But suddenly a farmer is found dead and Inti knows that the town will likely blame the wolves. She makes the choice to protect them. But the question remains if it's not the wolves then who did it? The clues lead to the man that she's falling for.

Release date: August 3

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6 / 9

Afterparties by Anthony Veasna So

Afterparties is the debut short story collection of Anthony Veasna So, a Cambodian American writer who passed away last December. The writer has been praised for his short stories, described as "crackling, kinetic and darkly comedic" by The New York Times. He drew heavily on his experiences as a child of Cambodian immigrants who fled the country during the Cambodian genocide under the Khmer Rouge.

In Afterparties, Anthony Veasna So channels those same experiences as he chronicles the lives of Cambodian Americans who have chosen to take on a new path for themselves in California all while shouldering the inherited weight of the Khmer Rouge genocide, coming to terms and grappling with race, sexuality, friendship and family. Among the characters are a high school badminton coach and a failing grocery store owner who try to relive their glory days by picking on a rising teen player.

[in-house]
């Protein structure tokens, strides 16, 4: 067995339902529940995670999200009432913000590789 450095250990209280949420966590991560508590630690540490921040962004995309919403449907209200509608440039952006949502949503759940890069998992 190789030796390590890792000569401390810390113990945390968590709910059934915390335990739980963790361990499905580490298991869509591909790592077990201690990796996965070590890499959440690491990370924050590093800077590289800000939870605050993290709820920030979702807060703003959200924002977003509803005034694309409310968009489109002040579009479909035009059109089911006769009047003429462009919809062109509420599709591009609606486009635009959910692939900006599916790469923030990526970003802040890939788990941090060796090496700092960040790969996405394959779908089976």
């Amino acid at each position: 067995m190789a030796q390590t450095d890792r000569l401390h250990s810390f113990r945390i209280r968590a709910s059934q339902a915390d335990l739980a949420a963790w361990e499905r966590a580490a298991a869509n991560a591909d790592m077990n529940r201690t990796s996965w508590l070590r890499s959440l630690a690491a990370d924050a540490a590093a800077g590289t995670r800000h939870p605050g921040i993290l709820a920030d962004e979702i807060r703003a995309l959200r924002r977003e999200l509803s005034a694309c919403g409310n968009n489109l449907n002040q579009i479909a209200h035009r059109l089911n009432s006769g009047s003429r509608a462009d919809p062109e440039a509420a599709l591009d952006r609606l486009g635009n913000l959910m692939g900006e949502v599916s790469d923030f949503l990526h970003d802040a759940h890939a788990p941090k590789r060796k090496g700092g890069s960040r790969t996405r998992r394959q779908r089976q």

There's also a queer love affair between an older tech entrepreneur and a young teacher who loves Moby Dick. The powerful last story also follows a nine-year-old child as he learns that his mother survived a racist school shooting.

Release date: August 3